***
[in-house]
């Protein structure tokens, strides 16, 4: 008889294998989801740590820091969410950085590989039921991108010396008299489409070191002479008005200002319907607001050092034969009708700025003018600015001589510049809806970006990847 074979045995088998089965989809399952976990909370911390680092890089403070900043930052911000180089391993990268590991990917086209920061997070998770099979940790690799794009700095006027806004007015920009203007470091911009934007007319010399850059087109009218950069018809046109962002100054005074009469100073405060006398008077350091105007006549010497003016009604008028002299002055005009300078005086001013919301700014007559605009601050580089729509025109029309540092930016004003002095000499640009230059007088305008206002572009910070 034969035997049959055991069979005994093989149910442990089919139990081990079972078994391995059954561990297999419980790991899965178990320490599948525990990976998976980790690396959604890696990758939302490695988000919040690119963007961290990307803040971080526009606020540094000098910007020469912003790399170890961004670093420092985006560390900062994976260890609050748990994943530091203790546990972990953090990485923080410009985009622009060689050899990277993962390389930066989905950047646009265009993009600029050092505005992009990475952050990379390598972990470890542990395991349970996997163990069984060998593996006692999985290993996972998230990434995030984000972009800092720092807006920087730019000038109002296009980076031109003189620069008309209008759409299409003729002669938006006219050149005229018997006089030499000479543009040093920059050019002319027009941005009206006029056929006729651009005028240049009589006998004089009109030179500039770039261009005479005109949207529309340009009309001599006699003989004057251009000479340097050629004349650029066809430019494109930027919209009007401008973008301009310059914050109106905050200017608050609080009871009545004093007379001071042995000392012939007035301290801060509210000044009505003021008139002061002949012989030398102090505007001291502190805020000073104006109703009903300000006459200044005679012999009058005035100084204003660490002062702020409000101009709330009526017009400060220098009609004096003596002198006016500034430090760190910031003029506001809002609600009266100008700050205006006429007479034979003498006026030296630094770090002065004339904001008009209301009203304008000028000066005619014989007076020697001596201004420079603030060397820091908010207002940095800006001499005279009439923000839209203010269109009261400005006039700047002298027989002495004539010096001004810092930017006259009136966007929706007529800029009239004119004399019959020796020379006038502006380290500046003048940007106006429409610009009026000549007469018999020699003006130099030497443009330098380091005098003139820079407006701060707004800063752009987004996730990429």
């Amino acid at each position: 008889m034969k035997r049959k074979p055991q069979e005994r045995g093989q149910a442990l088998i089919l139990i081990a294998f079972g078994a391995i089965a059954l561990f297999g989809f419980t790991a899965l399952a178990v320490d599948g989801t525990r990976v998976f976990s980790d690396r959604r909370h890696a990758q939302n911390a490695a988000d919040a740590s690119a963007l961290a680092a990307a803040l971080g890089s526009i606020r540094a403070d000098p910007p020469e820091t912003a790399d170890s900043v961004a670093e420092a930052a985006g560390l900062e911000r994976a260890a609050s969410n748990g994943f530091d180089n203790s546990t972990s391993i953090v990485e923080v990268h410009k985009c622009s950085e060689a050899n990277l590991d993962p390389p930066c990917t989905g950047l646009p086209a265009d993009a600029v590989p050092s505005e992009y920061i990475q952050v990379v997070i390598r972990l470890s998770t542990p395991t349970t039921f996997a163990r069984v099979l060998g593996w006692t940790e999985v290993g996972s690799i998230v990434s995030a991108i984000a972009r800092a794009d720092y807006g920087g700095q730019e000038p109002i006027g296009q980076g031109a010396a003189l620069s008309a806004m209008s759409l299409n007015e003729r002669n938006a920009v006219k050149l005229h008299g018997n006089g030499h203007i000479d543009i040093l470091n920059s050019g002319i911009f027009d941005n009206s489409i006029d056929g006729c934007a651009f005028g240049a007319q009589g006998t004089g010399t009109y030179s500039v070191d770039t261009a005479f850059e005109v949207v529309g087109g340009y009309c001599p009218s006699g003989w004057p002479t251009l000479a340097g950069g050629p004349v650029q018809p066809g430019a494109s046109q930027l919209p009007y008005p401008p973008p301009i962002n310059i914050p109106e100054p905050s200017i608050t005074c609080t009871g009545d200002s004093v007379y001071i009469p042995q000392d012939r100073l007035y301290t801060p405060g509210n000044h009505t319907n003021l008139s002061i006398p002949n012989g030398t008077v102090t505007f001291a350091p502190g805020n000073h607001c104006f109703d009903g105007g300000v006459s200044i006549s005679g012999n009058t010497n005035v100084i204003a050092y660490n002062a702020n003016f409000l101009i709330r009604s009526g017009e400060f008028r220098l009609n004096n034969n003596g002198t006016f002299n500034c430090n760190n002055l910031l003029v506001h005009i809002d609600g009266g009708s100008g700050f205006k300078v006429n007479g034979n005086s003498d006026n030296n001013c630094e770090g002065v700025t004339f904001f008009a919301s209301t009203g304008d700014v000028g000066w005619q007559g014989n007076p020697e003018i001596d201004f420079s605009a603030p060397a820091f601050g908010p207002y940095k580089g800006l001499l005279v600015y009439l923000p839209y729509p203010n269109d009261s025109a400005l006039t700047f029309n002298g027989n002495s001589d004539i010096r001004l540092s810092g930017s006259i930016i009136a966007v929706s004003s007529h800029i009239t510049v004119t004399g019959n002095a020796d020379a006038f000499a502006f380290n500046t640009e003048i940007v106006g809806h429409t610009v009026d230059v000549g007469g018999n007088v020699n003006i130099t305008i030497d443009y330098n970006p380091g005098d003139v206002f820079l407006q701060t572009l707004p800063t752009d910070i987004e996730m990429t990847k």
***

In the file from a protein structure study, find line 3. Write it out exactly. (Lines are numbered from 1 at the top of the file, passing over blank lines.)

């Amino acid at each position: 008889m034969k035997r049959k074979p055991q069979e005994r045995g093989q149910a442990l088998i089919l139990i081990a294998f079972g078994a391995i089965a059954l561990f297999g989809f419980t790991a899965l399952a178990v320490d599948g989801t525990r990976v998976f976990s980790d690396r959604r909370h890696a990758q939302n911390a490695a988000d919040a740590s690119a963007l961290a680092a990307a803040l971080g890089s526009i606020r540094a403070d000098p910007p020469e820091t912003a790399d170890s900043v961004a670093e420092a930052a985006g560390l900062e911000r994976a260890a609050s969410n748990g994943f530091d180089n203790s546990t972990s391993i953090v990485e923080v990268h410009k985009c622009s950085e060689a050899n990277l590991d993962p390389p930066c990917t989905g950047l646009p086209a265009d993009a600029v590989p050092s505005e992009y920061i990475q952050v990379v997070i390598r972990l470890s998770t542990p395991t349970t039921f996997a163990r069984v099979l060998g593996w006692t940790e999985v290993g996972s690799i998230v990434s995030a991108i984000a972009r800092a794009d720092y807006g920087g700095q730019e000038p109002i006027g296009q980076g031109a010396a003189l620069s008309a806004m209008s759409l299409n007015e003729r002669n938006a920009v006219k050149l005229h008299g018997n006089g030499h203007i000479d543009i040093l470091n920059s050019g002319i911009f027009d941005n009206s489409i006029d056929g006729c934007a651009f005028g240049a007319q009589g006998t004089g010399t009109y030179s500039v070191d770039t261009a005479f850059e005109v949207v529309g087109g340009y009309c001599p009218s006699g003989w004057p002479t251009l000479a340097g950069g050629p004349v650029q018809p066809g430019a494109s046109q930027l919209p009007y008005p401008p973008p301009i962002n310059i914050p109106e100054p905050s200017i608050t005074c609080t009871g009545d200002s004093v007379y001071i009469p042995q000392d012939r100073l007035y301290t801060p405060g509210n000044h009505t319907n003021l008139s002061i006398p002949n012989g030398t008077v102090t505007f001291a350091p502190g805020n000073h607001c104006f109703d009903g105007g300000v006459s200044i006549s005679g012999n009058t010497n005035v100084i204003a050092y660490n002062a702020n003016f409000l101009i709330r009604s009526g017009e400060f008028r220098l009609n004096n034969n003596g002198t006016f002299n500034c430090n760190n002055l910031l003029v506001h005009i809002d609600g009266g009708s100008g700050f205006k300078v006429n007479g034979n005086s003498d006026n030296n001013c630094e770090g002065v700025t004339f904001f008009a919301s209301t009203g304008d700014v000028g000066w005619q007559g014989n007076p020697e003018i001596d201004f420079s605009a603030p060397a820091f601050g908010p207002y940095k580089g800006l001499l005279v600015y009439l923000p839209y729509p203010n269109d009261s025109a400005l006039t700047f029309n002298g027989n002495s001589d004539i010096r001004l540092s810092g930017s006259i930016i009136a966007v929706s004003s007529h800029i009239t510049v004119t004399g019959n002095a020796d020379a006038f000499a502006f380290n500046t640009e003048i940007v106006g809806h429409t610009v009026d230059v000549g007469g018999n007088v020699n003006i130099t305008i030497d443009y330098n970006p380091g005098d003139v206002f820079l407006q701060t572009l707004p800063t752009d910070i987004e996730m990429t990847k």